Exhibit, tour, one-woman show has Russellville roots
By Jim Turner

Posted on January 1, 0001 12:00 AM

A one-woman play and a touring exhibit are planned in memory of a former Russellvillian who is already being honored repeatedly in her hometown. The legend of late Blues songstress Mary Ann Fisher is on the verge of taking wings.
On Monday, June 6, at the West Kentucky African American Heritage Museum in Russellville, a press conference was held to open the Mary Ann Fisher Summer Concert Series and to showcase the acquisition of artifacts from friends of Mary Ann Fisher. A blues singer who recorded with such legends as Ray Charles and Marvin Gaye and lived in Russellville for several years, the late Ms. Fisher had her memory honored when the West Kentucky African American Heritage Museum and Russellville Blues created a series of summer blues concerts bearing her name in 2008.
Dr. Nancy Dawson, who is a college educator, drama producer, and avid historian, used her contacts to secure some of Ms. Fisher’s clothing, jewelry, records and other items for an exhibit at the Russellville-based museum. Yoruba Kikiloma-Mason, a young woman who performs in Dawson’s theatre productions, served as the connection between Dawson and Marjorie Marshall of Louisville, who was a close friend and great admirer of Ms. Fisher.
Both Marshall and Kikiloma-Mason were at the Russellville news conference as guests of Dr. Dawson, who is now making her home in Russellville not far from the museum. Both of them sang in tribute to Ms. Fisher.
Marshall will be the star of the one-woman show she and Dr. Dawson are putting together for 2012 about the life of Mary Ann Fisher. They were close for several years for Ms. Fisher’s death in 2004. In fact, Marshall was one of two ‘Fish-ettes’ who backed up Fisher, just as the Blues great had been a “Rayette’ in support of Ray Charles. They sang together with Ricky Skaggs while Ms. Fisher was being inducted into the Kentucky Music Hall of Fame. Since her death, Mary Ann Fisher has been honored by Actors Theatre of Louisville.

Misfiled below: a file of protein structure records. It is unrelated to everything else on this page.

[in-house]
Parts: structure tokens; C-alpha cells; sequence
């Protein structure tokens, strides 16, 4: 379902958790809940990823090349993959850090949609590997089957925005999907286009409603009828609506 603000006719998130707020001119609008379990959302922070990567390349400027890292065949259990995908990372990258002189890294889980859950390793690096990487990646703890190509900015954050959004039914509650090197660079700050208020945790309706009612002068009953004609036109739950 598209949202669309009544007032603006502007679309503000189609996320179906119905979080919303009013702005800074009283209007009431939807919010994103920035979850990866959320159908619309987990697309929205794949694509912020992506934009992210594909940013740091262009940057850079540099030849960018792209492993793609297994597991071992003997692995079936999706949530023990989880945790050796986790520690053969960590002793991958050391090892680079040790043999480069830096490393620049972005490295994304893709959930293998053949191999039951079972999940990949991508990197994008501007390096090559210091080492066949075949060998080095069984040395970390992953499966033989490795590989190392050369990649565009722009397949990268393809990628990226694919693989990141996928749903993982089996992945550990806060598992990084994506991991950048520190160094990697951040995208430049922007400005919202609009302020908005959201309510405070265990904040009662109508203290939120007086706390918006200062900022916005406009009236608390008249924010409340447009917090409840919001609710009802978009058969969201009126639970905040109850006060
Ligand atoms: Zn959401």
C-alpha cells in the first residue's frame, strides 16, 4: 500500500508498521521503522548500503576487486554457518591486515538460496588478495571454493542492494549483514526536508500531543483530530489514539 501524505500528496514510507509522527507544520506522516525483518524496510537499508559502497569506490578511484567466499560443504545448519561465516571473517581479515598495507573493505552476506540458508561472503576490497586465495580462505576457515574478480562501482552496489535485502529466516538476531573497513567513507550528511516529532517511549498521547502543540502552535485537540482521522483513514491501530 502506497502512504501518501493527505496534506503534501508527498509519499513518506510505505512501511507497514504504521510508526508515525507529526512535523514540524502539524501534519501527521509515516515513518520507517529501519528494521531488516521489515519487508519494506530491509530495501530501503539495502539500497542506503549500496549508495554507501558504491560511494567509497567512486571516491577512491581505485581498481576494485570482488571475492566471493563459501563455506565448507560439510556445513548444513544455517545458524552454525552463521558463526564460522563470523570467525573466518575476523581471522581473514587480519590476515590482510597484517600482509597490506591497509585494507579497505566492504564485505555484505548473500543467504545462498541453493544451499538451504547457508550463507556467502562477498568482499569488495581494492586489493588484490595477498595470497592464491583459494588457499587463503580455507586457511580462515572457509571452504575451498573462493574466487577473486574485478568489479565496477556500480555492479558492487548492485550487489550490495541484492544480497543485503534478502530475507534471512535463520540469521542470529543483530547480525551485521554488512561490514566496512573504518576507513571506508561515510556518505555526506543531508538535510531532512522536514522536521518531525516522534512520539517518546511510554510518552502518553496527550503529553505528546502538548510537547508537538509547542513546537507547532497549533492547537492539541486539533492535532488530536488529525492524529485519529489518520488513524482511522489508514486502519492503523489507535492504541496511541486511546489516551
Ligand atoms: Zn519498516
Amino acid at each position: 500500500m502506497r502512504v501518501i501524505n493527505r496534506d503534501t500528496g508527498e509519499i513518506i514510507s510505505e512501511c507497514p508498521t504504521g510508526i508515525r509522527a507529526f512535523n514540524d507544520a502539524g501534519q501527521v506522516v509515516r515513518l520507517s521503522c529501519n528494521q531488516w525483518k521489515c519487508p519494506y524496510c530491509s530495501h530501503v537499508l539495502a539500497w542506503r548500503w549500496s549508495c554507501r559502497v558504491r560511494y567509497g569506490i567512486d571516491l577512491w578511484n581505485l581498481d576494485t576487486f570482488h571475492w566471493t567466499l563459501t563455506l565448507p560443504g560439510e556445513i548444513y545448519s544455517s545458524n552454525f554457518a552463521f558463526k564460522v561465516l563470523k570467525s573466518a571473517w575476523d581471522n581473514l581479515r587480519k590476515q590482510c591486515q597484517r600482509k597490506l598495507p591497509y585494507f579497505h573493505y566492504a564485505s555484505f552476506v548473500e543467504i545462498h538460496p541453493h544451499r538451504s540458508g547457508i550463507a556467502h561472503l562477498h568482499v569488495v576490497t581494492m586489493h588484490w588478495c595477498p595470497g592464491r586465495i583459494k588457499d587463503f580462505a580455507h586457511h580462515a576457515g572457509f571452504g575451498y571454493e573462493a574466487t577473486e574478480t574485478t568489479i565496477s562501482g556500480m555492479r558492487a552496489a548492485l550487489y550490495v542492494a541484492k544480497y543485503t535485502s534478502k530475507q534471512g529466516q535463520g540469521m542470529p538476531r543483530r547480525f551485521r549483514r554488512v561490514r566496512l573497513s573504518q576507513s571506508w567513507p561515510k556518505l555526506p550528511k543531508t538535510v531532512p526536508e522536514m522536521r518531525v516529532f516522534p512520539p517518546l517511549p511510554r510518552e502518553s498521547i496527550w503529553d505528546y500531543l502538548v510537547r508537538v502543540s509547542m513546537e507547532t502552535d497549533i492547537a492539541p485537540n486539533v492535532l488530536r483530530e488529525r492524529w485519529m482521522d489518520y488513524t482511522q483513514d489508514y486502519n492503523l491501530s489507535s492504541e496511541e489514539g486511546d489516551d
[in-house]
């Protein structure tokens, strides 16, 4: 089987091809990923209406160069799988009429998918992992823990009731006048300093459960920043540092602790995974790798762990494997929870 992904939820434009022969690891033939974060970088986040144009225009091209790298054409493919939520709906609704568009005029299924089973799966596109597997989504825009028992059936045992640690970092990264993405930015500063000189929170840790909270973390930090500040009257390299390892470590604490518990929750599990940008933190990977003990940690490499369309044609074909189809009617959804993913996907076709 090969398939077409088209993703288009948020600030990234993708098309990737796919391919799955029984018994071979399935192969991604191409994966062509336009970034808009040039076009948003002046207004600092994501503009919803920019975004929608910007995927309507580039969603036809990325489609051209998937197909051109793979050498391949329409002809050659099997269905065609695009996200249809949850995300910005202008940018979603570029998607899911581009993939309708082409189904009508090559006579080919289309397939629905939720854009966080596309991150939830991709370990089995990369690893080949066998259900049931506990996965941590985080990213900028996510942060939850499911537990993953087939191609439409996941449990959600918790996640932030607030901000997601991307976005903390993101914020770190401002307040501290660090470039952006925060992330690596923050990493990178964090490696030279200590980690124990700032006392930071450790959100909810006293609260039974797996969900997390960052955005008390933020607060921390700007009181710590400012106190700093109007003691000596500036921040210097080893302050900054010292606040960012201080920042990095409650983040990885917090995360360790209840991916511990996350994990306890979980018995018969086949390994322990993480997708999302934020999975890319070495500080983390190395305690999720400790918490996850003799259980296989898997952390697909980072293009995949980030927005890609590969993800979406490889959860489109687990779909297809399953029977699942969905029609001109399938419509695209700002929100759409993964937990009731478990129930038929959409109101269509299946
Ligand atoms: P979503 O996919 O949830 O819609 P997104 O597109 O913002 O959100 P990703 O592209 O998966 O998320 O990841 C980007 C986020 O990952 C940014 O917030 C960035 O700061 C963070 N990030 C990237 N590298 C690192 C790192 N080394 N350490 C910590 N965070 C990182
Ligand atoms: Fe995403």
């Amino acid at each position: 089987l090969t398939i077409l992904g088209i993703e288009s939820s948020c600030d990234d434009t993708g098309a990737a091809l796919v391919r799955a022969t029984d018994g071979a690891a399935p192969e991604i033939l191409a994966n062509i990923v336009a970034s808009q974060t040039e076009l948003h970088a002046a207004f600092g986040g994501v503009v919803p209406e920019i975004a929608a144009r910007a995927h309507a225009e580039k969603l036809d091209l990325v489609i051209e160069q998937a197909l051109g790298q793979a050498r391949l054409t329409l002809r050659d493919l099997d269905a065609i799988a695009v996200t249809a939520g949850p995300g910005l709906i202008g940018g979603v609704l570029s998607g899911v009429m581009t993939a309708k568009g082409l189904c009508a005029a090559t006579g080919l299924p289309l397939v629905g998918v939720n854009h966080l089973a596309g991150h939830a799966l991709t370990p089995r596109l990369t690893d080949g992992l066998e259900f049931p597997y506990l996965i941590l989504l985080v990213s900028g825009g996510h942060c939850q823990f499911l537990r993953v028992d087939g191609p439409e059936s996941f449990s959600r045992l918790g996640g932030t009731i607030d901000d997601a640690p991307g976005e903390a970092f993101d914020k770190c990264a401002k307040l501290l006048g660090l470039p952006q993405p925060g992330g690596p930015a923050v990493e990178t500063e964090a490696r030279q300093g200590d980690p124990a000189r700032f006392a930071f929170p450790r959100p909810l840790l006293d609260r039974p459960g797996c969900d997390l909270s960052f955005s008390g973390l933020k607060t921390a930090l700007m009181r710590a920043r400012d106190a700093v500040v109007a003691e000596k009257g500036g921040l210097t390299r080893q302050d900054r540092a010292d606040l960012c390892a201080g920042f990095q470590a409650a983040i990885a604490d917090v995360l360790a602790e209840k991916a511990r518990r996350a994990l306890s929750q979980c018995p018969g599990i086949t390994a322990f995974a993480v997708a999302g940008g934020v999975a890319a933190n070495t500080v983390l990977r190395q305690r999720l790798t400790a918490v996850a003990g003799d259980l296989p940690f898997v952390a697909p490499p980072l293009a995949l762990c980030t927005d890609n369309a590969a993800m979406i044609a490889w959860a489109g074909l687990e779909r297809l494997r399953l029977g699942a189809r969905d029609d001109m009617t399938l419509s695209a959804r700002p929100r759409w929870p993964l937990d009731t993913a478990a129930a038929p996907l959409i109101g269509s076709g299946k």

“She was the consummate friend. She never met a stranger,” Marshall said Monday as she held the ATL award. “Wherever she went, no matter who was on stage, people wanted Mary Ann to sing.”
Marshall cited music researchers and Fisher enthusiasts Butch Wilson and Keith Fleming
for their roles in promoting Fisher’s memory and in providing materials for the exhibit. She said Ms. Fisher was not happy with the way she was portrayed in the Jamie Fox movie Ray, which came out the year of her death. She wanted her true story told, Marshall said, adding,. “I heard her tell it many times, and it never changed. She was telling the truth.”
Marshall and Dawson had with them some of Mary Ann Fisher’s singles which were produced in the 1960s. Titles include “Wild As You Can Be,” “Only Yesterday,” ‘Give,’ “Can’t Take the Heartbreak,’ “I Keep Comin’ Back for More,”, “It’s a Man’s World,” “What Kind of Man Are You?”. “Talkin’ ‘Bout You,” “Forever More,” and “I Can’t Take it.”
The exhibit will officially open during the August 8th African American Emancipation Celebration, one of Russellville’s greatest tourism events.
Michael Morrow, the knowledgeable historian of African American facts in Logan County and Southcentral Kentucky, talked about Ms. Fisher’s years in Russellville, about her being adopted by Citty Merritt and her husband Big John Merritt, about her attending Knob City School, and about Mary Ann and her sister Irene living in a house near the museum.
Also attending the news conference were Russellville Blues leaders Michael Gough, Gran Clark, Mary Lucy Franklin and Charlie Ray.
This year’s festival will begin this Saturday, June 11 with a performance by South Carolina blues singer Wanda Johnson, along with a band featuring harmonica legend William Howse of Nashville. All concerts in the Mary Ann Fisher Summer Concert Series are both free and fun.

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